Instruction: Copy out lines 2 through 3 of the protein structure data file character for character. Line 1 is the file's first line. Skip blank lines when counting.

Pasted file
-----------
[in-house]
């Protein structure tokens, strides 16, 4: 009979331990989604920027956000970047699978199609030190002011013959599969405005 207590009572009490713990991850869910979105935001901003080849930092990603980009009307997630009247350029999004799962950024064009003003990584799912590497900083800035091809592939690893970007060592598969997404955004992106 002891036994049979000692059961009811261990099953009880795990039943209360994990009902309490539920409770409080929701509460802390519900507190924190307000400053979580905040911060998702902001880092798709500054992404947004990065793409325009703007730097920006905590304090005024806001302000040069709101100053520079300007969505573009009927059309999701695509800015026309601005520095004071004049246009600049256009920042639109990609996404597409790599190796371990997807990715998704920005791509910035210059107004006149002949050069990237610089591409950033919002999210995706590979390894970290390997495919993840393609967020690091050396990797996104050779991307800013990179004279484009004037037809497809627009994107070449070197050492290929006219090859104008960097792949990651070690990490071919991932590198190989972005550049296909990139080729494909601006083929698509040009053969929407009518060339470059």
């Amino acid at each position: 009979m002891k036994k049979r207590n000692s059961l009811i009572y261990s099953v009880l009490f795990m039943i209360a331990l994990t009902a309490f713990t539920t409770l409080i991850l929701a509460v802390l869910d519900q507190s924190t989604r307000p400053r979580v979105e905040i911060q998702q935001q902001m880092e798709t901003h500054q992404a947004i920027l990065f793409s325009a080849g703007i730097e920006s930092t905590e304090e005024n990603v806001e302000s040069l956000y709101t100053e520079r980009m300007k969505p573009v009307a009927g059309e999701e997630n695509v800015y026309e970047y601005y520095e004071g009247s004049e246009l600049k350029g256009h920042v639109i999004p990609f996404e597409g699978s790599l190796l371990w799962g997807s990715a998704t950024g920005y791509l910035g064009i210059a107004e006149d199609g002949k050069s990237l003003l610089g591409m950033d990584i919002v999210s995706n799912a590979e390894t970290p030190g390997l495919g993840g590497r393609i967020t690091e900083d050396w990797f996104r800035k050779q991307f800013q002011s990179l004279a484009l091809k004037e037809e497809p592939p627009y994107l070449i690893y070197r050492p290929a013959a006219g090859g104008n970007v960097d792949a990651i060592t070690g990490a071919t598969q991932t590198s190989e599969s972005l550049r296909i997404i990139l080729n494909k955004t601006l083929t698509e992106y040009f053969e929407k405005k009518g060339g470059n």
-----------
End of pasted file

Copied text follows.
């Protein structure tokens, strides 16, 4: 009979331990989604920027956000970047699978199609030190002011013959599969405005 207590009572009490713990991850869910979105935001901003080849930092990603980009009307997630009247350029999004799962950024064009003003990584799912590497900083800035091809592939690893970007060592598969997404955004992106 002891036994049979000692059961009811261990099953009880795990039943209360994990009902309490539920409770409080929701509460802390519900507190924190307000400053979580905040911060998702902001880092798709500054992404947004990065793409325009703007730097920006905590304090005024806001302000040069709101100053520079300007969505573009009927059309999701695509800015026309601005520095004071004049246009600049256009920042639109990609996404597409790599190796371990997807990715998704920005791509910035210059107004006149002949050069990237610089591409950033919002999210995706590979390894970290390997495919993840393609967020690091050396990797996104050779991307800013990179004279484009004037037809497809627009994107070449070197050492290929006219090859104008960097792949990651070690990490071919991932590198190989972005550049296909990139080729494909601006083929698509040009053969929407009518060339470059």
């Amino acid at each position: 009979m002891k036994k049979r207590n000692s059961l009811i009572y261990s099953v009880l009490f795990m039943i209360a331990l994990t009902a309490f713990t539920t409770l409080i991850l929701a509460v802390l869910d519900q507190s924190t989604r307000p400053r979580v979105e905040i911060q998702q935001q902001m880092e798709t901003h500054q992404a947004i920027l990065f793409s325009a080849g703007i730097e920006s930092t905590e304090e005024n990603v806001e302000s040069l956000y709101t100053e520079r980009m300007k969505p573009v009307a009927g059309e999701e997630n695509v800015y026309e970047y601005y520095e004071g009247s004049e246009l600049k350029g256009h920042v639109i999004p990609f996404e597409g699978s790599l190796l371990w799962g997807s990715a998704t950024g920005y791509l910035g064009i210059a107004e006149d199609g002949k050069s990237l003003l610089g591409m950033d990584i919002v999210s995706n799912a590979e390894t970290p030190g390997l495919g993840g590497r393609i967020t690091e900083d050396w990797f996104r800035k050779q991307f800013q002011s990179l004279a484009l091809k004037e037809e497809p592939p627009y994107l070449i690893y070197r050492p290929a013959a006219g090859g104008n970007v960097d792949a990651i060592t070690g990490a071919t598969q991932t590198s190989e599969s972005l550049r296909i997404i990139l080729n494909k955004t601006l083929t698509e992106y040009f053969e929407k405005k009518g060339g470059n």